Over the last few months, I made it my mission to try out as many apps and tools for teaching coding as I could. I even looked at a few of the toys that can be programmed through code written on an app, and bought one of those toys myself. I was greatly disappointed when I opened the apps and found a general lack of even the most basic accessibility practices – buttons that were left unlabeled, or parts of the app that were completely inaccessible with a screen reader. Now, I understand that in some cases it is difficult to make the app accessible due to its visual nature, but surely you can at least make the basic interface accessible. That would at least allow someone who needs accessibility support to participate in some of the activity. As it is, he or she can’t participate at all when key aspects of the app are not accessible.
The excuse is even more difficult to accept when there are apps/tools that are at least trying to make coding accessible. They are not perfect, but they have at least shown that progress can be made, and that’s all I am asking for -at least consider accessibility, give it a shot, and then let the community help you by providing feedback and then listening and incorporating it into your updates. Here are two tools that are doing a great job of incorporating accessibility into coding:
- Apple’s Swift Playgrounds: As usual, Apple leads the way with its Swift Playgrounds app. Swift Playgrounds is a free app that runs on iPad, as long as that iPad is running iOS 10 or later. Rather than go into all of the details of Swift Playgrounds here, I recommend you check out fellow ADE Michelle Cordy’s post on Swift Playgrounds. It is very comprehensive and links to many resources to help you get the most from Swift Playgrounds. Thank you Michelle! Want to see Swift Playgrounds being used with Switch Control? The Switch Master Christopher Hills has done a video showing just that.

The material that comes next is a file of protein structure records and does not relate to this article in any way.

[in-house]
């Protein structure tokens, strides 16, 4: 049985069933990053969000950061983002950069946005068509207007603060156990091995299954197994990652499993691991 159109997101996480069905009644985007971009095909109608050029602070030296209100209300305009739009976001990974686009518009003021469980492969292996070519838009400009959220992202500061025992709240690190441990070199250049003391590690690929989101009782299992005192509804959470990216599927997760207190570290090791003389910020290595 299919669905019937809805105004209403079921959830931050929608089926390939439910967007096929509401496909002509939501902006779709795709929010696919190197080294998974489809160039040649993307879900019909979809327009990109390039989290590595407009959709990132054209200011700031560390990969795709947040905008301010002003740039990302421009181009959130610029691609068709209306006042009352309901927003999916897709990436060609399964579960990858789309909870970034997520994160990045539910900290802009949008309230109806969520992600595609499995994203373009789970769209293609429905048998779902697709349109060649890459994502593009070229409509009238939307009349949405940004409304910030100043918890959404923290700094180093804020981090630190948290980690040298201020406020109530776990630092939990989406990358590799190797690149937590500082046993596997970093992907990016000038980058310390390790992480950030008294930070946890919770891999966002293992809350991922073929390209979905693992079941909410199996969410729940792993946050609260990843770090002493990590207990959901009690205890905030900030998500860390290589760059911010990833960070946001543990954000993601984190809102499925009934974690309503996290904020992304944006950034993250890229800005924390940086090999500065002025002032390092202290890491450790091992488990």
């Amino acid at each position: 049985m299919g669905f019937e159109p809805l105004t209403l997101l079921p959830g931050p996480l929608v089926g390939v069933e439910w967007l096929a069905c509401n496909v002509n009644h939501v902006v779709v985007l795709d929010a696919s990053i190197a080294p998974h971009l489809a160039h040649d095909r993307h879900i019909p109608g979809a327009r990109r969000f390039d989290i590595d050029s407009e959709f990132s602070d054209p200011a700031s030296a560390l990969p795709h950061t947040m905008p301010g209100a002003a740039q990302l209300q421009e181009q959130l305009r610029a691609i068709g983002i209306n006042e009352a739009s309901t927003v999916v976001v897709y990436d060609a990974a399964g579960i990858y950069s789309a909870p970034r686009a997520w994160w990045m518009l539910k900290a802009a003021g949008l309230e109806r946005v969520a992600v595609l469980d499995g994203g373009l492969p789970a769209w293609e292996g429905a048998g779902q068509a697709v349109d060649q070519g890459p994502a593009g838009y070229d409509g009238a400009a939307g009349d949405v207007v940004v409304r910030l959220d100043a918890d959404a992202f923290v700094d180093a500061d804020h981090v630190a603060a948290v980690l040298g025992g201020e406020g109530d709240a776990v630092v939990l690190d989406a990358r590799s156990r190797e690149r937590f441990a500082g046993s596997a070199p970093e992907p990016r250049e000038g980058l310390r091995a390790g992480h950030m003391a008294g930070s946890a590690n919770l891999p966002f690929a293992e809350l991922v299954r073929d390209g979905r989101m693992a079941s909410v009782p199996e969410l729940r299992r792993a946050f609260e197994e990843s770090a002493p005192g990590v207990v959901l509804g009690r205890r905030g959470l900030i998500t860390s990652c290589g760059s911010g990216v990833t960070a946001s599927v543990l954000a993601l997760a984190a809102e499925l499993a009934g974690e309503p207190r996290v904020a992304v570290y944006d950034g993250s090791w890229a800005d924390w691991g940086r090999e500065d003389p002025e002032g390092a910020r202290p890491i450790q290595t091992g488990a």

- Tickle: With Tickle, you can program LEGO, Star Wars BB-8, Arduino, Sphero and other robots, and even smart home devices, all wirelessly. Tickle uses a simple to learn block programming approach, but you can peek under the hood to see the Swift 3.0 code at any time. The Tickle team has done a great job of labeling the interface elements of the app, as shown on this video:
Coding and the tools used to teach it don’t have to be inaccessible. With just a little bit of work, they can be accessible to all learners. Only when that’s the case can we really claim that “everyone can code.” My call to action for you is to contact the developers of the apps you want to use and ask them about accessibility – ask them if it is something they have considered. As a next step, learn how to test your apps for basic accessibility. Basic navigation with VoiceOver is pretty simple to learn and you can then at least have a quick look at the app to make sure its interface has the proper labeling needed by your learners who rely on assistive technology.
The future of work is definitely changing. Manufacturing jobs that once promised to be a ladder for upward mobility are disappearing fast and will probably not return. The future may well be in technology for many of our learners, but we need to make a concerted effort to ensure the path to success is open to all during this period of transition. The statistics paint a bleak picture when it comes to STEM careers for individuals who have disabilities. Ensuring that the tools we use to teach coding and basic computer science concepts are accessible are a first step toward building a better future for all of our learners. Only then will we be able to say that not only “everyone can code” but also everyone can be a computer scientist, a software developer or anything they want to be.